a  "better"  communications  interface.  Both  of these programs are in
       widespread  use  on  historical   implementations.    Therefore,   both
       utilities have been specified.

       All  references  to  networking abilities (talking to a user on another
       system) were removed as being outside  the  scope  of  this  volume  of
       IEEE Std 1003.1-2001.

       Historical  BSD  and  System  V  versions of talk terminate both of the
       conversations when either user breaks out of the session. This can lead
       to  adverse  consequences if a user unwittingly continues to enter text
       that is interpreted by the shell when the other terminates the session.
       Therefore,   the   version   of   talk  specified  by  this  volume  of
       IEEE Std 1003.1-2001 requires both users to terminate their end of  the
       session explicitly.

       Only  messages  sent  to  the  terminal  of  the  invoking  user can be
       internationalized in any way:

        * The original "Message from <unspecified string> ..." message sent to
          the  terminal  of  the recipient cannot be internationalized because
          the environment of the recipient is as yet inaccessible to the  talk
          utility. The environment of the invoking party is irrelevant.

        * Subsequent   communication   between   the  two  parties  cannot  be
          internationalized because the  two  parties  may  specify  different
          languages  in  their environment (and non-portable characters cannot
          be mapped from one language to another).

        * Neither party can be required to communicate  in  a  language  other
          than  C  and/or  the  one  specified  by  their  environment because
          unavailable terminal hardware support (for example,  fonts)  may  be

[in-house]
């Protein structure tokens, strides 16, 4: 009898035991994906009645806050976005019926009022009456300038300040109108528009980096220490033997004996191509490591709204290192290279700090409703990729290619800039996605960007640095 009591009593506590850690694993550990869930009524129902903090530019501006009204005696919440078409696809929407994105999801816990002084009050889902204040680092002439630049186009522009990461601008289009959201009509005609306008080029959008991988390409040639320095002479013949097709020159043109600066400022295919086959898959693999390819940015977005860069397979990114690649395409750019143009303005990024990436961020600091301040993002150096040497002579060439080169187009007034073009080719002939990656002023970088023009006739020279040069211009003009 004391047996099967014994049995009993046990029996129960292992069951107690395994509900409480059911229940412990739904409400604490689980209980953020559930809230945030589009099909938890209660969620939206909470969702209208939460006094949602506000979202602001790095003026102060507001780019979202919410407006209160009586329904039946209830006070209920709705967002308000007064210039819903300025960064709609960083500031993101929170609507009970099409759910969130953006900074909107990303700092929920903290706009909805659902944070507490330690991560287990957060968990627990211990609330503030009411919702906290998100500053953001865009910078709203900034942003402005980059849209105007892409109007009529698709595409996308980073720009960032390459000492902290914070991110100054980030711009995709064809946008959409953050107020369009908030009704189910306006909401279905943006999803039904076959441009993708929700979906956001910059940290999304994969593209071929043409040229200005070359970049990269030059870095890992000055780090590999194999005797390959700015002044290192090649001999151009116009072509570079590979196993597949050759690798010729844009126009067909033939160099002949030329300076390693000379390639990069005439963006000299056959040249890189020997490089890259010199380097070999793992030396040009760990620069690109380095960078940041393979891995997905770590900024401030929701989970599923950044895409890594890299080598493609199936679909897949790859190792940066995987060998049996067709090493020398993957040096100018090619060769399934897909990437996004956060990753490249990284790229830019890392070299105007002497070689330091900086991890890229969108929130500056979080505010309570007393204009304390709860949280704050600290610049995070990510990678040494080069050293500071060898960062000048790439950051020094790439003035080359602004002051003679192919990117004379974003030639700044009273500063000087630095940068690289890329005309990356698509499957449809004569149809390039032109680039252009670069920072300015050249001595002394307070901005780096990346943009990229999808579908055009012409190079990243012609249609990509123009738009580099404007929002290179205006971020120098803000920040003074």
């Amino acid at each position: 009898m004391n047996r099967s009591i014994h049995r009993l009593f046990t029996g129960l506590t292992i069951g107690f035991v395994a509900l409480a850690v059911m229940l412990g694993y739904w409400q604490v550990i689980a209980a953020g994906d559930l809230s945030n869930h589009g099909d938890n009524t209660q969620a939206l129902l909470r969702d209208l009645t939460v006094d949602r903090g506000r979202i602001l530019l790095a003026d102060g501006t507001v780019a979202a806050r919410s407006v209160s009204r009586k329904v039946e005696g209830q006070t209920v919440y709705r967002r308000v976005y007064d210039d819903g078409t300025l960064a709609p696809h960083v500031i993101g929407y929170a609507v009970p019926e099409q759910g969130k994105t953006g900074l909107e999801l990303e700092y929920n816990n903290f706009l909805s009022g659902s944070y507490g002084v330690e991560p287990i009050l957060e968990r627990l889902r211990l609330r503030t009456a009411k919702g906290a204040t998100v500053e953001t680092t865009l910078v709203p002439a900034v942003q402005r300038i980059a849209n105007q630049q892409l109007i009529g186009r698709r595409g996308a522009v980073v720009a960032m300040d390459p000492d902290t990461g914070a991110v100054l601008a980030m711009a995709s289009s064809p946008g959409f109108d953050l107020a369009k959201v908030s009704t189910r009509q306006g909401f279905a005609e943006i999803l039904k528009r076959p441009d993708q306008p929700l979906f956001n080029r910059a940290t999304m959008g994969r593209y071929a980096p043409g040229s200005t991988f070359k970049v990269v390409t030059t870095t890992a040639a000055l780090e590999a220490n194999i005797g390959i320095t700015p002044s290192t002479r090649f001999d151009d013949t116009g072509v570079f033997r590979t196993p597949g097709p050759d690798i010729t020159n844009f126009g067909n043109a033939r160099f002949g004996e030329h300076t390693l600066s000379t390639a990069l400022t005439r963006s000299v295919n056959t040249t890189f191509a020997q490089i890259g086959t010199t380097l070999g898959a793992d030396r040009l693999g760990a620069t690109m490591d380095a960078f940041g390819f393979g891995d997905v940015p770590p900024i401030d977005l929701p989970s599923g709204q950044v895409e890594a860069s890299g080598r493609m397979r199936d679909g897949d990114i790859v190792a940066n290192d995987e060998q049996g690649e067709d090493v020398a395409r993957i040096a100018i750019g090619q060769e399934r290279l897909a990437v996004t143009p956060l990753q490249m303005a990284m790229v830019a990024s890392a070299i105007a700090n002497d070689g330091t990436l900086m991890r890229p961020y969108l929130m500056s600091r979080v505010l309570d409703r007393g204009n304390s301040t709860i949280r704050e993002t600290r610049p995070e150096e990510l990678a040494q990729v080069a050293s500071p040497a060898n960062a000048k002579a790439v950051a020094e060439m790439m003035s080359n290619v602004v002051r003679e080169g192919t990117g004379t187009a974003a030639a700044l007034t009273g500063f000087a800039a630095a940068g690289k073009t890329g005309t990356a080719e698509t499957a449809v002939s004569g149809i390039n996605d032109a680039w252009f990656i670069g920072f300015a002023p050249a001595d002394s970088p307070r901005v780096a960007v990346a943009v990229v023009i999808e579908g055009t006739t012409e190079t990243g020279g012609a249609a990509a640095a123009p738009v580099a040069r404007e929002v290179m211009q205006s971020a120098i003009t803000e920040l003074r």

The text in the STDOUT section reflects the usage of the verb "display"
       in this section; some talk implementations actually use standard output
       to  write to the terminal, but this volume of IEEE Std 1003.1-2001 does
       not require that to be the case.

       The format of the terminal name is unspecified, but the descriptions of
       ps,  talk,  who, and write require that they all use or accept the same

       The handling of non-printable characters is  partially  implementation-
       defined  because  the details of mapping them to printable sequences is
       not needed  by  the  user.  Historical  implementations,  for  security
       reasons, disallow the transmission of non-printable characters that may
       send commands to the other terminal.




       mesg  ,  stty  ,  who  ,  write  ,  the  Base  Definitions  volume   of
       IEEE Std 1003.1-2001, Chapter 11, General Terminal Interface


       Portions  of  this text are reprinted and reproduced in electronic form
       from IEEE Std 1003.1, 2003 Edition, Standard for Information Technology
       --  Portable  Operating  System  Interface (POSIX), The Open Group Base
       Specifications Issue 6, Copyright (C) 2001-2003  by  the  Institute  of
       Electrical  and  Electronics  Engineers, Inc and The Open Group. In the
       event of any discrepancy between this version and the original IEEE and
       The  Open Group Standard, the original IEEE and The Open Group Standard
       is the referee document. The original Standard can be  obtained  online
       at .